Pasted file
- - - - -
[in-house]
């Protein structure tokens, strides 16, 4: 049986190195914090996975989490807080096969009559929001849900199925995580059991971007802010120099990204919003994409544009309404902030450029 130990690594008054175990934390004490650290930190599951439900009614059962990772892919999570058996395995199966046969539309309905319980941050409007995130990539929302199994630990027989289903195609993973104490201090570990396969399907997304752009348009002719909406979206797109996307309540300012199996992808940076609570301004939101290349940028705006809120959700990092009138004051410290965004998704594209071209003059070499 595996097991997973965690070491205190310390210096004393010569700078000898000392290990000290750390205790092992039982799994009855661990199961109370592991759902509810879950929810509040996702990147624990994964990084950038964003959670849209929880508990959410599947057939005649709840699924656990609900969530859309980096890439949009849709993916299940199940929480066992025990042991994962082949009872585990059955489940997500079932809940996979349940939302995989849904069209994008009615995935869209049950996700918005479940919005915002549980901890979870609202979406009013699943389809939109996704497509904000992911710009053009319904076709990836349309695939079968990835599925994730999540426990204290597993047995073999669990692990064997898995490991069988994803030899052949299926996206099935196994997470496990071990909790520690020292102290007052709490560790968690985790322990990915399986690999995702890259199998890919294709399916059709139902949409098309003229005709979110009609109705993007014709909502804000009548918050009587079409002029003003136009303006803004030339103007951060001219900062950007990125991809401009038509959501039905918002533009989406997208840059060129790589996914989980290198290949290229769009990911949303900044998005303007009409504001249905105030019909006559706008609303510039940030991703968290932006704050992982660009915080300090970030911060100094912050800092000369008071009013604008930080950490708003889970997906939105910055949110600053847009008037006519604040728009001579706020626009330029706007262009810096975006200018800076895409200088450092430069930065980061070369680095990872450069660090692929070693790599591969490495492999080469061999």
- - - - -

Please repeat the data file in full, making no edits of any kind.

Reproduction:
[in-house]
């Protein structure tokens, strides 16, 4: 049986190195914090996975989490807080096969009559929001849900199925995580059991971007802010120099990204919003994409544009309404902030450029 130990690594008054175990934390004490650290930190599951439900009614059962990772892919999570058996395995199966046969539309309905319980941050409007995130990539929302199994630990027989289903195609993973104490201090570990396969399907997304752009348009002719909406979206797109996307309540300012199996992808940076609570301004939101290349940028705006809120959700990092009138004051410290965004998704594209071209003059070499 595996097991997973965690070491205190310390210096004393010569700078000898000392290990000290750390205790092992039982799994009855661990199961109370592991759902509810879950929810509040996702990147624990994964990084950038964003959670849209929880508990959410599947057939005649709840699924656990609900969530859309980096890439949009849709993916299940199940929480066992025990042991994962082949009872585990059955489940997500079932809940996979349940939302995989849904069209994008009615995935869209049950996700918005479940919005915002549980901890979870609202979406009013699943389809939109996704497509904000992911710009053009319904076709990836349309695939079968990835599925994730999540426990204290597993047995073999669990692990064997898995490991069988994803030899052949299926996206099935196994997470496990071990909790520690020292102290007052709490560790968690985790322990990915399986690999995702890259199998890919294709399916059709139902949409098309003229005709979110009609109705993007014709909502804000009548918050009587079409002029003003136009303006803004030339103007951060001219900062950007990125991809401009038509959501039905918002533009989406997208840059060129790589996914989980290198290949290229769009990911949303900044998005303007009409504001249905105030019909006559706008609303510039940030991703968290932006704050992982660009915080300090970030911060100094912050800092000369008071009013604008930080950490708003889970997906939105910055949110600053847009008037006519604040728009001579706020626009330029706007262009810096975006200018800076895409200088450092430069930065980061070369680095990872450069660090692929070693790599591969490495492999080469061999």